… I knew I would be taken in by artist Narayan Sridhar Bendre’s painting. The large canvas on display is among his various, remarkably striking representations of rural women set out in beautiful compositions. This one uses the technique of pointillism to infuse the work with an ethereal quality of restfulness, though the women at rest are not free of their burdens.
Right across Bendre is a sublime work by painter Jehangir Sabavala. I am also in the company of other modern Indian masters like the British-Indian artist F.N. Souza. Yet nothing could have prepared me to walk into an anteroom, coming face to face with Jawaharlal Nehru or Panditji – India’s first Prime Minister, who loved children, and with whom I share my birthday. In school I rued the fact, because my birthday dress was just one among the many “party dresses”, as opposed to the regular school uniform, on Children’s Day: November 14.
Thus, I prize my first introductions with Nehru.
I looked closely at the sculptures. These were unusual representations of Nehru. The only other sculpture of Rajendra Prasad, the first President of India, in this section of the gallery, is more familiar, with his overtly smiling, bulging cheeks.
Not so with the busts of Nehru.
For one, there is a certain stoic-ness. The eyes glint when seen from the front. There is the familiar jawline, an understated elegance, an intellectual sharpness, but there is no joy. The thick lips are the second feature that register the most, softening one of the busts a tad bit if looked at sideways; and then, depending on your angle, you might catch a hint of a smile in an otherwise stolid affair.
Chacha Nehru, as children fondly knew him, had always been a polarising figure, revered and hated; his name often linked with Gandhi, hissed out in venomous breaths. Today, this poison has spread more boldly than ever.
Then there is the nearly wilted rose on the smaller of the two busts. The experience at first sight is very different from most popular representations of Nehru. The statue in the middle of the two busts is made gentler, more suggestive of the familiarity found in Prasad’s sculpture. The two busts on either side of the statue are in counterpoint to Nehru’s popular persona, hints of which are caught in his more affable statue. Also, the rose studded in his “Nehru Jacket” – his classic mandarin collared coat, may yet be fragrant. I peered to read the artist’s name.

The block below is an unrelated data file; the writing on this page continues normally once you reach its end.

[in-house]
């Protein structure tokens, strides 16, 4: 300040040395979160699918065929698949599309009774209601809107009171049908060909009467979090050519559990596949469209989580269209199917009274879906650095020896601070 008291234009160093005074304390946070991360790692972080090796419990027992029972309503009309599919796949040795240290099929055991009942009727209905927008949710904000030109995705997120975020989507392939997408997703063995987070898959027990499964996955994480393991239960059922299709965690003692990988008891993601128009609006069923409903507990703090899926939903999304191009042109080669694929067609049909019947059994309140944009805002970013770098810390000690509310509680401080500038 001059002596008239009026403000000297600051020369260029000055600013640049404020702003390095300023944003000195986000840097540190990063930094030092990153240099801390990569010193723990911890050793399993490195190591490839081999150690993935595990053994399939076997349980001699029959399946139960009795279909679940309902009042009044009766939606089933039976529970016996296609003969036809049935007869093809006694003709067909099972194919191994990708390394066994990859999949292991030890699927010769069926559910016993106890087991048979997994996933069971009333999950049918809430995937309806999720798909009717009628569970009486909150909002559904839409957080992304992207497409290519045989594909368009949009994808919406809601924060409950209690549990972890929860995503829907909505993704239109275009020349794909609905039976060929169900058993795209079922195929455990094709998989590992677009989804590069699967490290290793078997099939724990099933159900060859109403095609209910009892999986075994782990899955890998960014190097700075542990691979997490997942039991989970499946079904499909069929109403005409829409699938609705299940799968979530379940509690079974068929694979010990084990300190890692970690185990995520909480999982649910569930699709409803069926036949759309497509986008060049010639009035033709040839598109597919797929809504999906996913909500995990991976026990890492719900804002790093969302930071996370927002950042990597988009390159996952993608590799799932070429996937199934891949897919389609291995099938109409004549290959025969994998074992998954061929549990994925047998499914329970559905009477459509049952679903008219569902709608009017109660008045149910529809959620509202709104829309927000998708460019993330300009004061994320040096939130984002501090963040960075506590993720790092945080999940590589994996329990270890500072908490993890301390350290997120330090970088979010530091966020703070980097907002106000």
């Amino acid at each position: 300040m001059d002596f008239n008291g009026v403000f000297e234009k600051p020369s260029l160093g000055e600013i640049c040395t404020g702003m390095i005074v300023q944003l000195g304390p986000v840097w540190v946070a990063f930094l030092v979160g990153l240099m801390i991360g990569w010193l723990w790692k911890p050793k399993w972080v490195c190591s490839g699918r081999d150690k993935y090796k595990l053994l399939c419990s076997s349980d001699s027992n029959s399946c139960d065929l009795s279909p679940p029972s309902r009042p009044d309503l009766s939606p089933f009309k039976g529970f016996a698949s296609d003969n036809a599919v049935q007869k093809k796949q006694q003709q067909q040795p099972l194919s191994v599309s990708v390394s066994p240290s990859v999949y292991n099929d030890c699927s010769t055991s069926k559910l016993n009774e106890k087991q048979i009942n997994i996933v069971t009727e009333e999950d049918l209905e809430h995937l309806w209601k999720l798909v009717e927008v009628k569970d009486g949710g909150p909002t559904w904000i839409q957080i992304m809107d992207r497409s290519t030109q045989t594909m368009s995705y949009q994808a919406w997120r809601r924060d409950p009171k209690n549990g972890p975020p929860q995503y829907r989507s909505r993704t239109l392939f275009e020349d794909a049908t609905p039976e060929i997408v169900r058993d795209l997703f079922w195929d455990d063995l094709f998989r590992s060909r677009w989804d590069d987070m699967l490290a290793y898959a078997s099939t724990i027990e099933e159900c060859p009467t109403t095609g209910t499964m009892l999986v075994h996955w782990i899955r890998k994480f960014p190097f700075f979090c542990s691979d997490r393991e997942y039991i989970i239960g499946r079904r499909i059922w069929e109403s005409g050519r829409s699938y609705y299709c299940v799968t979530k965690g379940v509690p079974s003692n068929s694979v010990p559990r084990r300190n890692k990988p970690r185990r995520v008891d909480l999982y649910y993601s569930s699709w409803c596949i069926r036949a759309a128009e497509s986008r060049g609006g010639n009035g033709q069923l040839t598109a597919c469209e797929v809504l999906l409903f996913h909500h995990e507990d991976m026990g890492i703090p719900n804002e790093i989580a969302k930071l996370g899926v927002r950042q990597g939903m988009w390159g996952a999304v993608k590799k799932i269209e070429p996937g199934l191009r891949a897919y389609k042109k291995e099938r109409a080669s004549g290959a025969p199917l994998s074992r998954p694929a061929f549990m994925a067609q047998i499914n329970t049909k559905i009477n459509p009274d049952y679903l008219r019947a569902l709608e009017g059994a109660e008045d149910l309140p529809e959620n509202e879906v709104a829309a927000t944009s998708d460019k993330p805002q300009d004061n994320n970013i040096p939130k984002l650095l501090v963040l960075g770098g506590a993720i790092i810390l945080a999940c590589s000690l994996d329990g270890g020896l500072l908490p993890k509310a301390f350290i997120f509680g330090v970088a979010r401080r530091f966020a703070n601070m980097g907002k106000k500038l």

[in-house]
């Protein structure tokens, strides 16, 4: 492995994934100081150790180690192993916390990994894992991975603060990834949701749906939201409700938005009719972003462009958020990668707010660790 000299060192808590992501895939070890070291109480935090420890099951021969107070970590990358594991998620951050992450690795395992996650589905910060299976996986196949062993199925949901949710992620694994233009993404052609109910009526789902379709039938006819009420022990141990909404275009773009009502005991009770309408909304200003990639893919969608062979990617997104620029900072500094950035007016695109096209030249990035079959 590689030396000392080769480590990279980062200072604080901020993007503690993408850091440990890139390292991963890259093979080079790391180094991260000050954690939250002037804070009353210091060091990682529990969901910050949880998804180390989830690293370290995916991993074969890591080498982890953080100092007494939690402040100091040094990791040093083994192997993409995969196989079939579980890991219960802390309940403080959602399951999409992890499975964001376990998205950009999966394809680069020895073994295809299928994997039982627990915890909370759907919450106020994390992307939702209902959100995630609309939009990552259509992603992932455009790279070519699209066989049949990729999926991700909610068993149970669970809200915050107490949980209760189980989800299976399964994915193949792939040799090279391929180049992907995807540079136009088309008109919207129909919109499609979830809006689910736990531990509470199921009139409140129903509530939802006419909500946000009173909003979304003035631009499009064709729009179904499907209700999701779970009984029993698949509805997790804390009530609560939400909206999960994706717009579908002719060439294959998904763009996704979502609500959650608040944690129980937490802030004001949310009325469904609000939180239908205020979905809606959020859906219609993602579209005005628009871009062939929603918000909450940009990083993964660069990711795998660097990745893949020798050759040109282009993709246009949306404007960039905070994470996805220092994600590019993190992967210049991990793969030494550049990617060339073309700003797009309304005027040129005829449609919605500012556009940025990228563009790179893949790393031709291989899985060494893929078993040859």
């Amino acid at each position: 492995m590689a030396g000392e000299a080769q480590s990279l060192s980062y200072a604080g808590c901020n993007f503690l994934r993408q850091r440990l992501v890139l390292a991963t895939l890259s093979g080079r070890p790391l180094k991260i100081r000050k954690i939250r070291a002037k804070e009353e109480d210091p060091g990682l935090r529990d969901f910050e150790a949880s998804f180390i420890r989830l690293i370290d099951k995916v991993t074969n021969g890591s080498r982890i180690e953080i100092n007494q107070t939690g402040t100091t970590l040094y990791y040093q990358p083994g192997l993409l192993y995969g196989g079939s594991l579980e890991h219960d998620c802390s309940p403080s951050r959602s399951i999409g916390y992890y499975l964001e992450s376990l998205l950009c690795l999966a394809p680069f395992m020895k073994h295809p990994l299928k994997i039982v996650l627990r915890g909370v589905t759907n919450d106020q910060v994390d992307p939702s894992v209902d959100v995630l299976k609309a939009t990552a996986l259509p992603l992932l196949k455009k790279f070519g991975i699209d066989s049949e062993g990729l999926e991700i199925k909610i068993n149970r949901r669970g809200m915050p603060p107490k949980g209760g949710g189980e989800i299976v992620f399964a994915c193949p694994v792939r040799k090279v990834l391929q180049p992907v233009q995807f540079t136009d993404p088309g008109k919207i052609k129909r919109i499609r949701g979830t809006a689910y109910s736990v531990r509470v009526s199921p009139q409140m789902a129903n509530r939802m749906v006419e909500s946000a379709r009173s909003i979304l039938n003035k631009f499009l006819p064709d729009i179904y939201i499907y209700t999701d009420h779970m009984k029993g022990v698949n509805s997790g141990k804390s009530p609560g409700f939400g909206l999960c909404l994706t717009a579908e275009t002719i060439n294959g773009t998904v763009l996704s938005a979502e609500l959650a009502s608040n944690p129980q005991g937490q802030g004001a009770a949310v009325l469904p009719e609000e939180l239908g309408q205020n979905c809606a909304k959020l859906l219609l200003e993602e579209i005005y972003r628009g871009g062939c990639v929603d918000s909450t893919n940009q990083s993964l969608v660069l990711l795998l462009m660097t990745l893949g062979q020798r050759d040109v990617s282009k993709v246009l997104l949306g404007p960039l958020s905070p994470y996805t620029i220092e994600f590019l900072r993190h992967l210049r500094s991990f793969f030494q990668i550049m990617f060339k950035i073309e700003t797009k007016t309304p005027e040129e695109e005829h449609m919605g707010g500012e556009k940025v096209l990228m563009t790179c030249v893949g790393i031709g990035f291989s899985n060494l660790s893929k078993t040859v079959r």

I had not heard of her but a quick dive into the digital realm soon revealed that she was Polish and Jewish; she was multi-talented, and was no stranger to India. She had sculpted many a famous personality, and is particularly known for her bronzes of Mahatma Gandhi, one of which is located in the Supreme Court of India. Gandhi’s skeletal body: based no doubt on one of his long fasts, distinctly emaciated, yet quietly resilient. There are plaster and resin sculptures of Gandhi in this show too, which include the artist’s maquettes of the bronze statue situated in London’s Tavistock Square. The Gandhi sculptures may yet present a larger aura of sacrifice and sainthood associated with the Mahatma and found the world over.
In another section rests a plaster and resin head of academic, politician and diplomat Vengalil Krishnan Krishna Menon, Nehru’s confidant and comrade, a controversial yet brilliant figure. In the same section also, look out for the Eyes of Indira resting on a wooden base, the heart shape on the forehead descending into a prominent nose. Nehru’s strong-headed daughter is palpably visible.
The Nehru busts sidestep any idolisation. It appears to have been eschewed quite determinedly for the artist’s own appreciation of the subject and not simply as a witness to a hallowed figure. When Nehru had sat for Brilliant, he had commented on her passion to work, like a “mad woman” easily driven to laughter, tears, and anger.
As I continued to look at the three sculptures of Nehru’s, it also occurred to me that Chacha Nehru, as children fondly knew him, had always been a polarising figure, revered and hated; his name often linked with Gandhi, hissed out in venomous breaths.
Today, this poison has spread more boldly than ever. It spews and erases the history of a modern nation that no one better than Nehru had heralded and sought. In fact, Modern Indian Art is an intrinsic part of this endeavour, progressive and adventurous in equal parts. As the present forebodings gather darker clouds, what might be the experience of looking on at these sculptures? There is no heroism, but there is a transfixing rawness of both wisdom and fortitude.
Fredda Brilliant’s artistry may be contemplated thus.